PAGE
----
Theodore Edgecomb, 31, is just days away from learning if he’ll spend the rest of his life in prison or if his self-defense claim will set him free after killing Milwaukee immigration attorney Jason Cleereman.
According to police, in September 2020 Edgecomb was riding his bicycle through oncoming traffic on a Milwaukee street, causing Jason Cleereman’s wife, who was driving their vehicle, to swerve.
Edgecomb’s lawyers say soon after that initial encounter the Cleeremans and Edgecomb exchanged words at a stoplight and Jason called Edgecomb the n-word, with Edgecomb responding by punching the attorney in the face before riding away.
Surveillance captured the final moments as Edgecomb turns a corner with the Cleeremans following him. Edgecomb veered onto the sidewalk meanwhile, Jason Cleereman got out of his vehicle and approached Edgecomb, that’s when he was fatally shot at point blank range in the head.
Court documents say Cleereman had a folding knife in his pocket at the time of the shooting and he was under the influence of marijuana and alcohol.
Edgecomb fled the scene and left town and was arrested in Kentucky six months later. He also faces bail jumping charges.
Edgecomb’s defense team says a former Milwaukee homicide investigator is expected to provide expert testimony on police tactics used during the investigation.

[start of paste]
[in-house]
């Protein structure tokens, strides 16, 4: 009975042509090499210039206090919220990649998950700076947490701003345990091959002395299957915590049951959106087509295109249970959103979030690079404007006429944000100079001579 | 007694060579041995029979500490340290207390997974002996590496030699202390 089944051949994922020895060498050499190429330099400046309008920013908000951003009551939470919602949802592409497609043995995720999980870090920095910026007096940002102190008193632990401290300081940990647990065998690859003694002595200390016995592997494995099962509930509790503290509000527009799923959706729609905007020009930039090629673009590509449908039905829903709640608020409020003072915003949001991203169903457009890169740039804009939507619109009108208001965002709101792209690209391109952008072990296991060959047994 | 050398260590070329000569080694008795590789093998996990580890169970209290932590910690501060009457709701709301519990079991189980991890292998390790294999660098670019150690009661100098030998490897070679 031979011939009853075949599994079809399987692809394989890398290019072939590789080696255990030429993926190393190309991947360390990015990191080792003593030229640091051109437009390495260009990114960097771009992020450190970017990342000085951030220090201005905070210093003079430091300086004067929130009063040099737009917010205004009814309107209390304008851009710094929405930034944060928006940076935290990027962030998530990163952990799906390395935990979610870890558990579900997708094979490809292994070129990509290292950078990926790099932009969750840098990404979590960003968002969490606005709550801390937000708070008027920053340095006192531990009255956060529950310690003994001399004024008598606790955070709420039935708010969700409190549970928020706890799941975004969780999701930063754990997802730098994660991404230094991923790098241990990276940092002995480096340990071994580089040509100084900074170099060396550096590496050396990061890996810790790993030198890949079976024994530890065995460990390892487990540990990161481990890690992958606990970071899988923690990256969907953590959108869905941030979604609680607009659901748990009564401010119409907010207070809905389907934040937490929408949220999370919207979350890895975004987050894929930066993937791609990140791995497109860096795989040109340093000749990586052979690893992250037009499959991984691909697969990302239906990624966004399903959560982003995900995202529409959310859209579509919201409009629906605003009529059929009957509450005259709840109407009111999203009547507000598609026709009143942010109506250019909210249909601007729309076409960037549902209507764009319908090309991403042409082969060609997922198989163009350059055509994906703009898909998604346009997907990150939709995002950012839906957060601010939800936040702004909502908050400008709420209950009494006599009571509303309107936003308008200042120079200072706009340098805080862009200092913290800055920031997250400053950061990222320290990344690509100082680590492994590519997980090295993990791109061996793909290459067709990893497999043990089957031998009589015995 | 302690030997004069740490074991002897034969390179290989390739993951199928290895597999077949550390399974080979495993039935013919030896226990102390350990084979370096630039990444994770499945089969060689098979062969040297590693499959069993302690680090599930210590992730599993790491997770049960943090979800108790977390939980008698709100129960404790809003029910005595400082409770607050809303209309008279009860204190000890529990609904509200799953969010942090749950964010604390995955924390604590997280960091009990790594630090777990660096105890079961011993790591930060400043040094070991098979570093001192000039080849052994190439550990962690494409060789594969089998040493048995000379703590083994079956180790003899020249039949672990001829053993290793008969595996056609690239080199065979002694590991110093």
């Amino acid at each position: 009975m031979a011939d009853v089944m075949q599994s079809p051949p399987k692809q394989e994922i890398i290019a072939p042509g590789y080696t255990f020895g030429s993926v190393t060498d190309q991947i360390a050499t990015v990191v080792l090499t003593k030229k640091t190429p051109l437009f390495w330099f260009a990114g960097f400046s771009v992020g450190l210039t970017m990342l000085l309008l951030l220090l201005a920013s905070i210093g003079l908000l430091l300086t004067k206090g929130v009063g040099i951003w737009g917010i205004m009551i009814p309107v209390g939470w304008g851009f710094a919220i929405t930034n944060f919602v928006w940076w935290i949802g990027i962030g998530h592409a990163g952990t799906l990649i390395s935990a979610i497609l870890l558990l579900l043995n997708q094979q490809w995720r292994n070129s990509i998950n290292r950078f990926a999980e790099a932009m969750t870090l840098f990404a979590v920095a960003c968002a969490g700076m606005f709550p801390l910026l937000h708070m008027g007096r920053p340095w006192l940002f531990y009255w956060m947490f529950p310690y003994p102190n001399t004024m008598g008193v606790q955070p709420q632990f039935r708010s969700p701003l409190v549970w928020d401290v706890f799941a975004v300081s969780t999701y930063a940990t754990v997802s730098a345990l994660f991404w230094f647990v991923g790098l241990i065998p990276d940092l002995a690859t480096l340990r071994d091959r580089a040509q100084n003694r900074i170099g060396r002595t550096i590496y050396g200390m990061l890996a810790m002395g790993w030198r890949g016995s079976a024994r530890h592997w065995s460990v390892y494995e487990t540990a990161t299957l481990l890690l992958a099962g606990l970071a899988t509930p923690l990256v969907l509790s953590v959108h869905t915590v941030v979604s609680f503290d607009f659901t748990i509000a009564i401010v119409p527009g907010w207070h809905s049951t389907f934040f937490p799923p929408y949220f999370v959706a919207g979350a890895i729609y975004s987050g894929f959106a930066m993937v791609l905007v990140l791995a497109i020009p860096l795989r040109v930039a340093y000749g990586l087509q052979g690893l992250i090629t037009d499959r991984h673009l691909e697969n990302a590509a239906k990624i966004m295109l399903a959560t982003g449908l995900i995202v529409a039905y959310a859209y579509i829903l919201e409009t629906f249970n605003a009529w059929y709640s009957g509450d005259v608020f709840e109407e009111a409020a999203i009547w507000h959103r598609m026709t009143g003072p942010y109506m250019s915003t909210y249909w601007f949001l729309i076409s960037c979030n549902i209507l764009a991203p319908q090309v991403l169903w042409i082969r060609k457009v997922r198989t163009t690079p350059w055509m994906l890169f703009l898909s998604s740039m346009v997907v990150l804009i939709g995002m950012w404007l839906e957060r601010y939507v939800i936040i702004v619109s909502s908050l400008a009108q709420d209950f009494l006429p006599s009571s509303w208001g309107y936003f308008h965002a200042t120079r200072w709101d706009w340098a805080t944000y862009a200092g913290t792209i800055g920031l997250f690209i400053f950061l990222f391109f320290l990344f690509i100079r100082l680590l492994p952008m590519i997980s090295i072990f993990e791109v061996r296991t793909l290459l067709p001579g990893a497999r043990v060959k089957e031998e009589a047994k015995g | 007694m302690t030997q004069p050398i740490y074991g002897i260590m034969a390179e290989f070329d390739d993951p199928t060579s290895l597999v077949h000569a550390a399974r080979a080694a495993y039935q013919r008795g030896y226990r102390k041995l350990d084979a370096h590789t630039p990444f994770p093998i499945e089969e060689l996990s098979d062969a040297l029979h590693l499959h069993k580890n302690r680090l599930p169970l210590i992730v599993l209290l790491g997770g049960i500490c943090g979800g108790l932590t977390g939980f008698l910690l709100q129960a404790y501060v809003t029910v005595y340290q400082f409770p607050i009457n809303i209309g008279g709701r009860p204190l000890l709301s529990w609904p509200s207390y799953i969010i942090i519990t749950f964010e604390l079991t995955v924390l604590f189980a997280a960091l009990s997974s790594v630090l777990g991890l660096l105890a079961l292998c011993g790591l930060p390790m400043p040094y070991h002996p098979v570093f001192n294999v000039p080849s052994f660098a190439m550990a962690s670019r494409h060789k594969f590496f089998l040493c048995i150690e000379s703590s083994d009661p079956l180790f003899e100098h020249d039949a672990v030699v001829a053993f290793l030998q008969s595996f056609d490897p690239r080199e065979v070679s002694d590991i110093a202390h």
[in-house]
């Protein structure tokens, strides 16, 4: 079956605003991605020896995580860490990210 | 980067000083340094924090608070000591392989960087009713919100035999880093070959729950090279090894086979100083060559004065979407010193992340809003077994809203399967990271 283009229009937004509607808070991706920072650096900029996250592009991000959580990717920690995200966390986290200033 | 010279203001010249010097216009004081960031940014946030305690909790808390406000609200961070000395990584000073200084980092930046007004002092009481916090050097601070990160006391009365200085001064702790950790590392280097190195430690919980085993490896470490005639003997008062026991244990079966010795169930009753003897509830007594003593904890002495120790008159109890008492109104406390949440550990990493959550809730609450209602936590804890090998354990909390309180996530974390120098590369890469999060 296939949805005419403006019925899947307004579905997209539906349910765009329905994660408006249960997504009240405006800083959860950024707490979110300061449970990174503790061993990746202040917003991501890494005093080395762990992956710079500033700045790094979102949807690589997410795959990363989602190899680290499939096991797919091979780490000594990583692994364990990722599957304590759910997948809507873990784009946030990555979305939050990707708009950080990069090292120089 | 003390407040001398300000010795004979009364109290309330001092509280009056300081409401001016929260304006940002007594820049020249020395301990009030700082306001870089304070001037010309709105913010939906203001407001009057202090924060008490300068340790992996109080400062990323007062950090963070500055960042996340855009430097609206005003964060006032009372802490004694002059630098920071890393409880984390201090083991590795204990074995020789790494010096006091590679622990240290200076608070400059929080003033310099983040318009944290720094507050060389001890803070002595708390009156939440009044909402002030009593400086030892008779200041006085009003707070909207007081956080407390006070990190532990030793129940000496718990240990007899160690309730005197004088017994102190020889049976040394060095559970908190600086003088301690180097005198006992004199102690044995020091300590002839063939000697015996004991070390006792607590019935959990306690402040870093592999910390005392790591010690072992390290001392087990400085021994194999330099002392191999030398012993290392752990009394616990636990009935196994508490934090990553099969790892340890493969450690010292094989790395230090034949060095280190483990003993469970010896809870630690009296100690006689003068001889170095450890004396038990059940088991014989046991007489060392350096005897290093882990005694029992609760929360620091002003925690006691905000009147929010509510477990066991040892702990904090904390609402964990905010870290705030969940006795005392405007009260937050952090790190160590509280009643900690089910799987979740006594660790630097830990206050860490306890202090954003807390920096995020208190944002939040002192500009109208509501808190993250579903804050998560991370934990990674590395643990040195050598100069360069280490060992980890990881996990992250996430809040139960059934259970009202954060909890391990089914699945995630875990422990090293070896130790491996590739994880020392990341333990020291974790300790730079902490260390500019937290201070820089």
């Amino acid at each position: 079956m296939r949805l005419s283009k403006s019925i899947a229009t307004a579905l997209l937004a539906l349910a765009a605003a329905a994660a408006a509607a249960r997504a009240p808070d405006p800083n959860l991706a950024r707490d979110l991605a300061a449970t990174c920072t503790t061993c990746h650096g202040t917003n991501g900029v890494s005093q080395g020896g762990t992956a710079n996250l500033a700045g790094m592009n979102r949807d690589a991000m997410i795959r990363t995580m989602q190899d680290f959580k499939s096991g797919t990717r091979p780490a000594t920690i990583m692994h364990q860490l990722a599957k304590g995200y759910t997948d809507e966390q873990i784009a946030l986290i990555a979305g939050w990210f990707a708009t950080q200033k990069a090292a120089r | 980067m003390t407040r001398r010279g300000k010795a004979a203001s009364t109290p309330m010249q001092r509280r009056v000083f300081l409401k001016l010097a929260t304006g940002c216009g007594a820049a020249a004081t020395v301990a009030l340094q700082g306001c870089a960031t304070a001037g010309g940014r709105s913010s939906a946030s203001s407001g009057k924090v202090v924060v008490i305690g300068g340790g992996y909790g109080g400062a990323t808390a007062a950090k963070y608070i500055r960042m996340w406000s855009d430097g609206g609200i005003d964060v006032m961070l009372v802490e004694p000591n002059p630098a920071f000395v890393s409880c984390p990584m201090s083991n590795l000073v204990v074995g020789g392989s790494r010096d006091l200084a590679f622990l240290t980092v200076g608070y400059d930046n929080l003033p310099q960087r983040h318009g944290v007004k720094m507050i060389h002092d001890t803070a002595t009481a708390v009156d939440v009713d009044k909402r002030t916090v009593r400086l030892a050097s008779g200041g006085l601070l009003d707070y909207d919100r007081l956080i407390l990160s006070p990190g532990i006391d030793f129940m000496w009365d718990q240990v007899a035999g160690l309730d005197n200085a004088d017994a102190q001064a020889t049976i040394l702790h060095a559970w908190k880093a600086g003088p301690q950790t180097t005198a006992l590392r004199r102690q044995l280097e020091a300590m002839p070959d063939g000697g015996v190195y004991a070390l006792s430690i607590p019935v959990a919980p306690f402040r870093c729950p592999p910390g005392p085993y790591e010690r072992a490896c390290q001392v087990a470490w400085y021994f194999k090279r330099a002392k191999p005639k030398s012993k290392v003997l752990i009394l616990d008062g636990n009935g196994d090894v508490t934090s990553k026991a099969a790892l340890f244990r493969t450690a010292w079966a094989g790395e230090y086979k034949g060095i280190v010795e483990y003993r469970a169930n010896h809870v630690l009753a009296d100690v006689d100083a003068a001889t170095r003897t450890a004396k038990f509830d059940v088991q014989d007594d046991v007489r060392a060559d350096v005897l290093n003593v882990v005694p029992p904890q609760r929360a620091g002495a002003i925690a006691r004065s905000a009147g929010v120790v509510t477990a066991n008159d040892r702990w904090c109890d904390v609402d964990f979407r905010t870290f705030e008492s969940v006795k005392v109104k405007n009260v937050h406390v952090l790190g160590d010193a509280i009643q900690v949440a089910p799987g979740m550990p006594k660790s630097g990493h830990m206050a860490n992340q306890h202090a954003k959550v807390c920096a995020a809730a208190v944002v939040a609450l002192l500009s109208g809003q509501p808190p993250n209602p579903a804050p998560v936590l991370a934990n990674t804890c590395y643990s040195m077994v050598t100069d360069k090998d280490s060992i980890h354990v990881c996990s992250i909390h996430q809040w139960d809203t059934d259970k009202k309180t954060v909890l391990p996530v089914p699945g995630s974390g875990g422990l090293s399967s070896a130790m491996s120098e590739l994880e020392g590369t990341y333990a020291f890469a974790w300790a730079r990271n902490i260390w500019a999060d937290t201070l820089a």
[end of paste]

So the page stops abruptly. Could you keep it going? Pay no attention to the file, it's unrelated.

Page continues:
Legal experts say Edgecomb’s case raises questions if a Black person’s race influences a self-defense claim.
“The self-defense claim is a very viable claim based on my understanding of Wisconsin law, however that’ taking race out of the equation, clearly if an African-American accosted a white man defending himself, I don’t think he would have been arrested,” said Carlos Moore, who’s the President of the National Bar Association and Mississippi municipal judge.
At a preliminary hearing on January 10, 2022, Edgecomb’s charge was upgraded by prosecutors from first degree reckless homicide to intentional homicide. “The defendant took a gun and shot a person at close range whether or not that is intentional or reckless, first or second is something the jury can consider,” prosecutor Grant Huebner said during the hearing.
Edgecomb’s attorney, Aneeq Ahmad, rebutted, saying, “we are not alleging that he intended to kill him, he intended to act in self-defense and intended to shoot those are two different things…Now Mr. Edgecomb is going to face a first-degree intentional homicide charge that carries a mandatory life sentence if he’s convicted, and it just ups the stakes,” he said.
Judge David Borowski highlighted to key question in Edgecomb’s case, “the dispute is homicide in the first degree intentional, first degree reckless or otherwise or if it was self-defense.”
Edgecomb’s self-defense case has drawn comparisons to another high-profile Wisconsin self-defense case involving Kyle Rittenhouse who was acquitted in November after killing two men and wounding another. Attorney Kimberly Motley represents two of Rittenhouse’s gunshot victims and says the number of shots fired illuminates the big difference between Rittenhouse and Edgecomb’s case.
“He shot at him one time and I think that is significant, he didn’t have multiple shots at him, to me that’s a clear sign that veers more towards he was actually trying to defend his life, he wasn’t trying to clear his clip on him,” Motley said.
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